Hooray for BollywoodCulture Watch
tags: Bruce Chadwick, theater reviews, plays, Bollywood, Bunty Berman Presents
Bruce Chadwick lectures on history and film at Rutgers University in New Jersey. He also teaches writing at New Jersey City University. He holds his PhD from Rutgers and was a former editor for the New York Daily News. Mr. Chadwick can be reached at firstname.lastname@example.org.
Bunty Berman Presents
410 W. 42nd Street
New York, N.Y.
Business is grim for Bunty Berman Productions in Bombay. His latest 1950s Bollywood film was a colossal flop, nine of his other movies cannot be completed because he is nearly bankrupt, his longtime star is getting old and overweight and the critics are ready to bury him.
Does Bunty, a huge figure in Indian cinema, give up? No. Singing and dancing, he and his Bollywood friends assure all that they will, as their song goes, “make a movie” and win back the hearts in Indian filmgoers.
Bunty Berman Presents is that story. The new play by British Pakistani writer Ayub Khan Din, author of Rafta, Rafta, starts off slowly, but after half an hour or so becomes a charming musical that not only pleases the audience, but gives them lot of history about Indian cinema, which has grown in America in the last decade or so.
The strength of the play is its resemblance to every 1930s and 1940s American/Hollywood musical ever produced. The plot is pretty much the same, the characterizations similar, the use of old time film footage similar and the old Andy Hardy let’s-do-a-show appeal just as effervescent. It has a few wonderful songs, such as the aforementioned “Let’s Make a Movie,” some fine performances by Din himself as Bunty and Sorab Wadia as long-in-the-tooth matinee idol Raj Dhawan and Indian film’s standard scenes in which, for no discernible reason, everybody breaks into song and dance.
Will the studio be saved? Can Bunty change in Bollywood’s Golden Age of film in the ‘50s and come up with new ideas? Can Raj stay on top? Can Bunty’s new ingénues replace his old ones? Can he get the money to pay his bills?
In a wonderful collage of black and white film footage, the audience gets a look at Indian films from the silent era to the early 1960s. It was a tumultuous time in India as the country was buffeted by the Great Depression, World War II and then the stormy independence movement. To take people’s minds off the headlines, Bollywood (the B for Bombay replaced the H in Holly) produced a long line of escapist romance films full of song and dance. The 1940 to 1960 era is still considered the Golden Age in Indian cinema. There is a lot of that history in Bunty Berman.
It is the old Hollywood ‘30s musical, but there is one big difference, and that is what makes Bunty Berman an historical winner – 1950s organized crime.
No one will give Bunty money, but a gangster will. One of India’s most powerful mob bosses Shankar Dass, has a son, a rather despicable offspring, whom he wants to make a movie star. He tells Bunty he will back all of his movies if he gives his son top billing in one. The historical note here is that there have been persistent reports that organized crime has made money off Bollywood films for years, either in direct investments or money laundering. In 2011, as part of the Wikileaks scandal, a cable from a state department official in India said that Indian film companies had been financed with underworld cash. One of the reasons for that was that for decades, Indian banking and investment laws made it difficult for film studios to attract government and corporate money, driving producers to seek private funds, often provided by gangsters or organized crime controlled legitimate businesses.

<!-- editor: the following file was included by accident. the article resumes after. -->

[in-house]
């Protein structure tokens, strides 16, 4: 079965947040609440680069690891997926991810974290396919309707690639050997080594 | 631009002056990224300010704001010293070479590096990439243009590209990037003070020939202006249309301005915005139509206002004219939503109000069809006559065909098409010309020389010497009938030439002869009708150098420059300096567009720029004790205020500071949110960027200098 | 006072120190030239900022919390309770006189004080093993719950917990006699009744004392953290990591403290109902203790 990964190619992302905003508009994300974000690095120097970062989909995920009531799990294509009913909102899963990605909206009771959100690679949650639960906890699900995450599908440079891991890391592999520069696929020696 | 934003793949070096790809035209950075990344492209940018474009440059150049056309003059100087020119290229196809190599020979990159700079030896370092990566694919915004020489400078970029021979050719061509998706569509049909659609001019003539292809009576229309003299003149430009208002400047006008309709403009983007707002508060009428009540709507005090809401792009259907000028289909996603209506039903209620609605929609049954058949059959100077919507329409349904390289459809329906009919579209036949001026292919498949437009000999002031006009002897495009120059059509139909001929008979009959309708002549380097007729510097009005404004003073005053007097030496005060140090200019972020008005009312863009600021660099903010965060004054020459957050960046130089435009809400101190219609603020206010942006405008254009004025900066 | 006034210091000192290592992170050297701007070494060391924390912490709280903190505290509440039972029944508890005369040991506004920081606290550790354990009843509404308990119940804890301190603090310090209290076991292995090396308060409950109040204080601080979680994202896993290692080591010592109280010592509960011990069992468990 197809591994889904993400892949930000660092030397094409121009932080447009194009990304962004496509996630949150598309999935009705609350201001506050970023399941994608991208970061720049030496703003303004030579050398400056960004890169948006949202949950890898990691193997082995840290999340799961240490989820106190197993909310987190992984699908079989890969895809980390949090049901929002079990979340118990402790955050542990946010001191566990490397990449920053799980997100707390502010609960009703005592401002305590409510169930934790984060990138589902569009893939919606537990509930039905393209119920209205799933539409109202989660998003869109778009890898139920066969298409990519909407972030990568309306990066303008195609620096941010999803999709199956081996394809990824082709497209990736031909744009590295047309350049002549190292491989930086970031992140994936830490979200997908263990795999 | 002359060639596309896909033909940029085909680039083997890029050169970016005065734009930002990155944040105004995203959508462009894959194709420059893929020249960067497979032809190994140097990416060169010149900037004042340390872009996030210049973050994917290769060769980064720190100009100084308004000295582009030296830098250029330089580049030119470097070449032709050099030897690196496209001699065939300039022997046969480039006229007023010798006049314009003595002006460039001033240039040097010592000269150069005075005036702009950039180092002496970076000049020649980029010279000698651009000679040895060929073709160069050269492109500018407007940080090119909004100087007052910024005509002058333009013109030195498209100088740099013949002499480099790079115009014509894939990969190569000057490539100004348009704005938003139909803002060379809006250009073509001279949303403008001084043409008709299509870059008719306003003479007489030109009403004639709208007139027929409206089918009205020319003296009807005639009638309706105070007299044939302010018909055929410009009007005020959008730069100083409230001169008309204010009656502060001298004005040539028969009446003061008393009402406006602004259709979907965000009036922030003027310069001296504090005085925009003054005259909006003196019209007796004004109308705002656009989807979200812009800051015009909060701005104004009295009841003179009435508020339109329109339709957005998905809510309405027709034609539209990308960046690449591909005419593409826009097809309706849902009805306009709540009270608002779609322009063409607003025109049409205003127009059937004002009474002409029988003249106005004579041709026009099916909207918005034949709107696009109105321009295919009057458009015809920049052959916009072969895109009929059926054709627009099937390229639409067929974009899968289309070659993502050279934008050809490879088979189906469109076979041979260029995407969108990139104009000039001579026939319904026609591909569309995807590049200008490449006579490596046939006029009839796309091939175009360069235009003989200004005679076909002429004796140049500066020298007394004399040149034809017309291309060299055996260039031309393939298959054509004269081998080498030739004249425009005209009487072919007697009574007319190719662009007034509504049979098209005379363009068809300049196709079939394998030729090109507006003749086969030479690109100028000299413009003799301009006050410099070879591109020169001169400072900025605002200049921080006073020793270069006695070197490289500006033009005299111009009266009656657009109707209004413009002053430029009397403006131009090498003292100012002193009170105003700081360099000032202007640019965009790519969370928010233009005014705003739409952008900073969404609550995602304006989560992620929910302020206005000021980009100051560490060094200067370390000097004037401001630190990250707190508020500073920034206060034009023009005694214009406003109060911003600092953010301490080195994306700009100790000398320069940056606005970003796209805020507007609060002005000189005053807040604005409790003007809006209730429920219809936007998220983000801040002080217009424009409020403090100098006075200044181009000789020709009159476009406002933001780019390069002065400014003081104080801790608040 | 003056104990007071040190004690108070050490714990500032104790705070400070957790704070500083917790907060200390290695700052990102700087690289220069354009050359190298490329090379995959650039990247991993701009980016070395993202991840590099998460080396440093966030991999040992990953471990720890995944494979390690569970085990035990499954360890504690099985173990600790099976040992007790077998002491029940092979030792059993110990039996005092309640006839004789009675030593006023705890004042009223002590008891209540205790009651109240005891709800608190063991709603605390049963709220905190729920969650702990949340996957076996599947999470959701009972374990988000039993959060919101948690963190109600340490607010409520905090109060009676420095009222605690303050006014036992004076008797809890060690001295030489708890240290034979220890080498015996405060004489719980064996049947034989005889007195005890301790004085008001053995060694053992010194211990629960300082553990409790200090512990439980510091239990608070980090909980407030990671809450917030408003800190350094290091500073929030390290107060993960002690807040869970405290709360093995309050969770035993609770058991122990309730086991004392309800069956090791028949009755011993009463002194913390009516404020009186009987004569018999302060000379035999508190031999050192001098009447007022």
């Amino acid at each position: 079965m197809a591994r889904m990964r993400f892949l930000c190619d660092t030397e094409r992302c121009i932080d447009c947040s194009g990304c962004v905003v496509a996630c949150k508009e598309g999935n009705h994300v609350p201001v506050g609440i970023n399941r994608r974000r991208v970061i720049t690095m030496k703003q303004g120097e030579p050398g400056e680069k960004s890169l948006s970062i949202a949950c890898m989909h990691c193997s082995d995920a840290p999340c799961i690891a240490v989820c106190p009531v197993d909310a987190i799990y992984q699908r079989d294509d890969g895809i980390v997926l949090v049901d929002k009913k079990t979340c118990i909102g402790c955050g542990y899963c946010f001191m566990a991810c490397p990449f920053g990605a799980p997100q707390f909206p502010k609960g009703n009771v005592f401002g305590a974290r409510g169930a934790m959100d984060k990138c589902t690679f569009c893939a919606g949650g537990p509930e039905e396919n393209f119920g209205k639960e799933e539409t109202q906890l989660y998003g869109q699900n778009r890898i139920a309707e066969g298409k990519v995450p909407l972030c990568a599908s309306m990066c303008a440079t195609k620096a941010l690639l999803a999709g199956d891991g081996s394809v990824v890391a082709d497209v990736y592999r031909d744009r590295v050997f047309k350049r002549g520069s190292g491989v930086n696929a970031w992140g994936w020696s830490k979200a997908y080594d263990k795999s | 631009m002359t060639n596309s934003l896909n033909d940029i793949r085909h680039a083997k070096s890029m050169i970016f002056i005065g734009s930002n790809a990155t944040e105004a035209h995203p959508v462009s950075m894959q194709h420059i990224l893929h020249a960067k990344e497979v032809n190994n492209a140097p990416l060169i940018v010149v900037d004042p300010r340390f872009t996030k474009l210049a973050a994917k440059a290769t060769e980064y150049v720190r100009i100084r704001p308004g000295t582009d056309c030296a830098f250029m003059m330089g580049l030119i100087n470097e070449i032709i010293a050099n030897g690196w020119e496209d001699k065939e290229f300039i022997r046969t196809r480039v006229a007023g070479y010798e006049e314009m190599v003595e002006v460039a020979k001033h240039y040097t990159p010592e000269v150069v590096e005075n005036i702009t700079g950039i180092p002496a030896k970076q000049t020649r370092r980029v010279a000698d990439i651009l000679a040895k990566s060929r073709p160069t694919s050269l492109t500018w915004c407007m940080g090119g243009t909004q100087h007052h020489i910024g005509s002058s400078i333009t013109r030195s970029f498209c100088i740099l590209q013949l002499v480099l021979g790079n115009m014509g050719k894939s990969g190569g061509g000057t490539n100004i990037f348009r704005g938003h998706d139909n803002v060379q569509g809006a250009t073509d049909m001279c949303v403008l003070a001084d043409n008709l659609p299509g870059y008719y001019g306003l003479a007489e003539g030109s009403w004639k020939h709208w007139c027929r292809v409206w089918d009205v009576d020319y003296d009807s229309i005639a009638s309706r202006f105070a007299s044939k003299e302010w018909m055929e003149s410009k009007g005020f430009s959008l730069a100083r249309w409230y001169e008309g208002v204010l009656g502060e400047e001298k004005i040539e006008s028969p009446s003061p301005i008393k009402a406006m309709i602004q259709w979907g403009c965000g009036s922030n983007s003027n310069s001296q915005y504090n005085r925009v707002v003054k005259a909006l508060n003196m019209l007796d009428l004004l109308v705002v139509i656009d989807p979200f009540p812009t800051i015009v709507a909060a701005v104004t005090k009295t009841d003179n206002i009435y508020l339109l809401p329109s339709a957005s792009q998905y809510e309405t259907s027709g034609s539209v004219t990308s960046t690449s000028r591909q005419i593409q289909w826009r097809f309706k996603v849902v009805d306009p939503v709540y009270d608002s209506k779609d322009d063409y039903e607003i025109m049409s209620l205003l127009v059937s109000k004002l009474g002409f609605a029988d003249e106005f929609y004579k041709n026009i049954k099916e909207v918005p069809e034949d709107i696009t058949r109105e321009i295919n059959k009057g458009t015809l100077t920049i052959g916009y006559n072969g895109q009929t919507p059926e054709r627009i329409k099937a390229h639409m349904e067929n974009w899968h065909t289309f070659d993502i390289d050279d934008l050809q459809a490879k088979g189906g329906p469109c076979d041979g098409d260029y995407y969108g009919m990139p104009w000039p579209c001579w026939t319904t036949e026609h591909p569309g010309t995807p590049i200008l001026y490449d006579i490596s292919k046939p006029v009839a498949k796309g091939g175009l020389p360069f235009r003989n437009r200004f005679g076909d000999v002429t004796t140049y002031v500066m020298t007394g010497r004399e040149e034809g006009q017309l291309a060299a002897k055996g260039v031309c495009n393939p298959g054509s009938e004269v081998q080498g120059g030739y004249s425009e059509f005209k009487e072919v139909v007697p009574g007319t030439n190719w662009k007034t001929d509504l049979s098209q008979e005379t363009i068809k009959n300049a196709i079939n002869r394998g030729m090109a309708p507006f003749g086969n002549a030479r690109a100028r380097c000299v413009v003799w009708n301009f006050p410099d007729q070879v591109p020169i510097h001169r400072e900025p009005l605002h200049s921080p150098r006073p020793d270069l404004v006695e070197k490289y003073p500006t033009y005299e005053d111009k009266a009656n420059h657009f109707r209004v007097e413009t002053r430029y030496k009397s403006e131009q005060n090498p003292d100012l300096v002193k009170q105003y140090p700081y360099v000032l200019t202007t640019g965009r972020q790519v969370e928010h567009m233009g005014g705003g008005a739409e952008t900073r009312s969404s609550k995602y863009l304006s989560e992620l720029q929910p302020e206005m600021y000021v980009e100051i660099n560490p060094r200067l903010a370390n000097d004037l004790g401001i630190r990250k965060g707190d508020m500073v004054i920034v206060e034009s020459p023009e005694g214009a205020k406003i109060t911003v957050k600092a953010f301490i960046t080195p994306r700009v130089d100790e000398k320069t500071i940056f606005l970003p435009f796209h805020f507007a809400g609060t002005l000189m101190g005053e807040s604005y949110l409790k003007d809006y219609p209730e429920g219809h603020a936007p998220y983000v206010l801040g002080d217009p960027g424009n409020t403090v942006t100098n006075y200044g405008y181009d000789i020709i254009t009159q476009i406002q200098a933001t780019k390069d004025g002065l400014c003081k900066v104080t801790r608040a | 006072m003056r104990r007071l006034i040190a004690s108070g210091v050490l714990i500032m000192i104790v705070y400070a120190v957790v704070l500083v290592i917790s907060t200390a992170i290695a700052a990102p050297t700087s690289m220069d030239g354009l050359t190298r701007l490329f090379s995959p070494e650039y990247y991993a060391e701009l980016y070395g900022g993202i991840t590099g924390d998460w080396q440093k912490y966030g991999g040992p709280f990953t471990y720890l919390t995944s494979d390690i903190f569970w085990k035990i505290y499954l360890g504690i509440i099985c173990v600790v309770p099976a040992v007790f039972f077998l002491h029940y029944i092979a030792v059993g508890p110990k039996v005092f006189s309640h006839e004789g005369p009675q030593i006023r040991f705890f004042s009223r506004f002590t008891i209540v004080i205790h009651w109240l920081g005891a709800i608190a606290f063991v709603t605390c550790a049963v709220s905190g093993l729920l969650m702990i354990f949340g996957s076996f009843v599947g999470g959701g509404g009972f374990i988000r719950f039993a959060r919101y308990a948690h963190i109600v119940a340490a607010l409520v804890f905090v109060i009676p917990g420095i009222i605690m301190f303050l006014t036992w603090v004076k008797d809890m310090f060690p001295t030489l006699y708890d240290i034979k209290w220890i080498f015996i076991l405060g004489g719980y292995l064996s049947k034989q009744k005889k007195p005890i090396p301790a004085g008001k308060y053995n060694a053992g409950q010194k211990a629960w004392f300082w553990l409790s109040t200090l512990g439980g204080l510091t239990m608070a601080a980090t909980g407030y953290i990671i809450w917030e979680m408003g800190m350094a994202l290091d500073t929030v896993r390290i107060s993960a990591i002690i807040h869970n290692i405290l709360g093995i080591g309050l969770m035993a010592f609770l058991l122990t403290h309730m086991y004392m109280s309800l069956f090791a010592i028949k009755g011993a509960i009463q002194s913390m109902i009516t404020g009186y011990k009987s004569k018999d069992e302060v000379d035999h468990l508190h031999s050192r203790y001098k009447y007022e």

As a result, over the years, organized crime lords influenced Bollywood, public officials charged. In 2002, Time Magazine reported that Abu Salem, a reported organized crime figure, boasted to journalists that he had been an investor in one of the biggest successes in Indian film history, Devdas, His wife is a former Bollywood film star. They named their sons after their favorite actors
Some actors appeared at organized crime parties and crime lords boasted of their friendships with performers and directors. Several actors have been kidnapped, and later released, by organized crime families.
In 2001, film producer Nazim Rizvi and his assistant were sentenced to six years in prison for associating with organized crime figures and extorting money from a number of film personalities. Actor Sanjay Dutt was sent to prison earlier this year for his role in the 1993 Mumbai terrorist bombings. India has changed its laws to make financing of movies easier, but organized crime reportedly may still involved with Bollywood, as hinted at by Din in his play.
You can’t take your eyes off the mob boss or Bunty as the play rolls towards its conclusion. Director Scott Elliott has done a fine job, despite a bumpy beginning, of telling a good 1950s story and getting a slice of gangland history on to the stage. In addition to Din and Wadia, he gets fine performances from Nick Choksi, Katie Chung, Raja Burrows, Lyn Philistine, Shoba Narayanan, Sevan Greene, Lipica Shah, Andrew Ramcharan Guilarte, Alok Tewari and Debargo Sanyal. The musical numbers, by Din and Paul Bogaev are enchanting and Josh Prince’s choreography is sharp.
PRODUCTION: The play is produced by The New Group. Sets: Derek Mclane, Costumes: William Ivey Long, Lighting: David Lander, Sound: Acme Sound Partners, Projecting Design: Wendall K. Harrington. The play is directed by Scott Elliott. Through June 2.
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